03:24:12 am on January 15, 2010 |
Let’s Rethink SEARCH, Shall We?
The one constant in my support KM career has been working with search tools – I got involved in creating the CD-ROMs for support right from the commercial inception of that technology in the late 80’s, then in knowledge base search tools of all sorts, then on the web. It’s something that’s been taken for granted as a core support capability, and one that’s now ubiquitous on the web. So I’m as jaded as anyone else of PRESUMING that search is a core, if not THE core way we should be accessing knowledge. There’s a kind of magic to it – I type in a few words and somehow the right info steps forward from a sea of stuff. Cool!
And yet, on the whole this experience has been far from satisfying in the support & service arena. Search success rates on average hover in the 30-40% range, there’s all manner of hoops organizations jump through to figure out how to get the right content to show up, the tools are often complex or if not have very simple capabilities. And when you DO get this all working, there seem to be interminable IT, website design, content issues that degrade or alter search and force maintenance of some kind or another to persist a meaningful search experience. All in all it can be a real pain to field and run a search application! (I’ve blogged earlier about issues with search and support, see “Support Search – Why It Can’t ‘Be Just Like Google“.)
That would all be worth it if we felt that search provided the optimal resolution experience for customers. For tightly scoped content sets, with an educated audience that knows which terms and objects are relevant to specific issues, and a well-maintained toolset that’s a fit to the business tasks, search probably is the optimal situation. Back when only techies used search (yes, there was such a time) this was the rule of thumb. But as the types of content, users and scenarios search is applied to have grown exponentially, this mode of interaction has proven weak and ultimately wrong for many situations. And yet a lot of other interaction methods (scripts, browsing, etc.) can be complex and hard to navigate as well, and don’t apply to all situations. Finally, database-style interactions work well for very tightly scoped requests (‘what’s my balance?’), but have almost no flexibility. What’s the next option?
Ideally we can construct user experiences that have the flexibility and dynamic access of search, but with a more defined context than just text, which return well-structured, targeted information based precisely on the context of the moment. In other words, we need a hybrid of capabilities working together to quickly frame the context of a request and respond in a manner that’s as easy as search (but more powerful). How can that happen?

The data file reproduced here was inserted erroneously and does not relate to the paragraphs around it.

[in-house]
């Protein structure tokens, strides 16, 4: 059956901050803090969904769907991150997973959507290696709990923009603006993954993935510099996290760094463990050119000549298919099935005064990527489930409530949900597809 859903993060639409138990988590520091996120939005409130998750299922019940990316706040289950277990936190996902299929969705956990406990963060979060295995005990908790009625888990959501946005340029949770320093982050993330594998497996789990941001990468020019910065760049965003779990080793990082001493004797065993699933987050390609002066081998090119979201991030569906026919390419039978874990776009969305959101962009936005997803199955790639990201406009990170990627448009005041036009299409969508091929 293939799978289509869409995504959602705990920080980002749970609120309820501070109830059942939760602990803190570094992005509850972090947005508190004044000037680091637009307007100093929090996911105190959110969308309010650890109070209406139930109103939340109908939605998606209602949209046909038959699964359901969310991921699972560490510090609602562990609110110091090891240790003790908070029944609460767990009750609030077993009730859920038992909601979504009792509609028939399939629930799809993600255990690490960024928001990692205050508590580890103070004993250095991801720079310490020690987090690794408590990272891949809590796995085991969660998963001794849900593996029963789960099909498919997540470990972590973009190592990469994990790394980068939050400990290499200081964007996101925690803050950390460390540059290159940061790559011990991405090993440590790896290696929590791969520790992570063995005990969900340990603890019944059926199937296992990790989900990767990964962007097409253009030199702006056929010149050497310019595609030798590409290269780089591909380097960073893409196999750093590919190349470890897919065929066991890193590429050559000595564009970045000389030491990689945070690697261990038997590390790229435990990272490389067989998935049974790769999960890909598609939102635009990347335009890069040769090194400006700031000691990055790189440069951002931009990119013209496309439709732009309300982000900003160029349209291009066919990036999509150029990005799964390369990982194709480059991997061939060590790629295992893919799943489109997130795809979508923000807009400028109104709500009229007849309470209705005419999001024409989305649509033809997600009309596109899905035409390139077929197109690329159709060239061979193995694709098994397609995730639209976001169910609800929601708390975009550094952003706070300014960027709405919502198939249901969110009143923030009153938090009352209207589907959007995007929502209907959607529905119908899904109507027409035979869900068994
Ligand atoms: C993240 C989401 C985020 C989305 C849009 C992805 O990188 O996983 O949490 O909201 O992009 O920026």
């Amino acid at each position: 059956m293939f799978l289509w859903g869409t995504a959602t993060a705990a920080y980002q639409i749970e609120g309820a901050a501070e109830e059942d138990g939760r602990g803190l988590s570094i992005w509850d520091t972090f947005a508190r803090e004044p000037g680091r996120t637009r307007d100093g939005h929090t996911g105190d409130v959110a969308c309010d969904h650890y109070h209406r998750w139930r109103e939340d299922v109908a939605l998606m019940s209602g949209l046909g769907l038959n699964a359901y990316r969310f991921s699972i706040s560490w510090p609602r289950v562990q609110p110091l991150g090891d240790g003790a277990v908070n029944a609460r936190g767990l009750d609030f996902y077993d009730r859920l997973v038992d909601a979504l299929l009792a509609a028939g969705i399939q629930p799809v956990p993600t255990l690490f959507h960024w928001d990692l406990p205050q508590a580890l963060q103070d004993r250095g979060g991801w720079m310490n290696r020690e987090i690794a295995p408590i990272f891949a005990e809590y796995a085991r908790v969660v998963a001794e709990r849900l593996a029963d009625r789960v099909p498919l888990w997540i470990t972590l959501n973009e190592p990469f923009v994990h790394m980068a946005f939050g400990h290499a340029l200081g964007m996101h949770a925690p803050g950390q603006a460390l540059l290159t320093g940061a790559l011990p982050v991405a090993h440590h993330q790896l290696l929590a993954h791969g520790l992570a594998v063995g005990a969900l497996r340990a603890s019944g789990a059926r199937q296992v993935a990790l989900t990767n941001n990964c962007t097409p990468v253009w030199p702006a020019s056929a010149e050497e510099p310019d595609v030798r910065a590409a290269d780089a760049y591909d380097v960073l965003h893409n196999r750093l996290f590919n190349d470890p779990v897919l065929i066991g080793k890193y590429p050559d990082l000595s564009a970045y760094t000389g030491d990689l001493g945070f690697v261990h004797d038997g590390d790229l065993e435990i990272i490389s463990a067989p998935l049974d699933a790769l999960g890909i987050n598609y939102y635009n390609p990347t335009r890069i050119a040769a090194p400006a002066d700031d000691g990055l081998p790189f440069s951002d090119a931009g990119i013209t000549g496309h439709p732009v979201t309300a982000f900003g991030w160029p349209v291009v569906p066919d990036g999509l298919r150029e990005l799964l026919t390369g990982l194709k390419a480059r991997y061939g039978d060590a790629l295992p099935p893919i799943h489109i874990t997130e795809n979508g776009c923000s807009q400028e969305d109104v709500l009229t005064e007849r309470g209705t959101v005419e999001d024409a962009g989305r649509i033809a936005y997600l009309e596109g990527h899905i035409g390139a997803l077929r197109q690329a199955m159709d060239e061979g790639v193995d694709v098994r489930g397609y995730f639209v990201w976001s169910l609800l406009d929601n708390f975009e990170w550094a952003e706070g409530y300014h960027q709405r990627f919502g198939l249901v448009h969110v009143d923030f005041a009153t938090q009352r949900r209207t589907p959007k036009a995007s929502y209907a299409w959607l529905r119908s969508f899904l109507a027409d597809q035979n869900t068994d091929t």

The answer to that relies upon how well we can define the questions and interactions we want to support. There are a class of requests (the majority of support questions in many businesses) that can be most efficiently handled through a combination of simple user input, structured data and clear support context. I believe a middle ground is emerging between search and portal interaction, that leverages the best of all three capabilities:
– the robust, clear context one can establish through portal personalization or CRM (identity, account info, history, etc.)
– the dynamic, highly scalable and flexible data access capabilities of search tools
– the power of well formatted, specific database information and queries
So to paraphrase Monty Python “search ain’t dead – it’s restin’!” We’ve been using the search hammer so long every data access problem starts to look like a nail. To the degree we can take a richer look at how our support issues are constructed, and how people experience them, we can construct richer tools and responses. All the pieces are available to us, we just have to start thinking creatively about how to use them. But the RESOLUTION WORKFLOW is the place we must start – always has been!
Ask yourself 3 basic questions, and start to visualize your capabilities from there:
1. What are the range of actual ANSWERS to a class of questions? Not the content, the object, but the information itself?
2. What are the key parameters, qualities, attributes that establish the CONTEXT of those questions?
3. How much does a system need to know to deliver the answer – what context can be used to trigger the best answer?
This may seem a bit abstract, but we need to boil out the tools and get back to the use cases we’re trying to address. Once we do that we will find we can recast the tools we already use to greater effect, by combining them into a richer, more integrated experience. The result: better ANSWERS to more QUESTIONS. And isn’t that what this is all about?
“The Knowledge Advocate”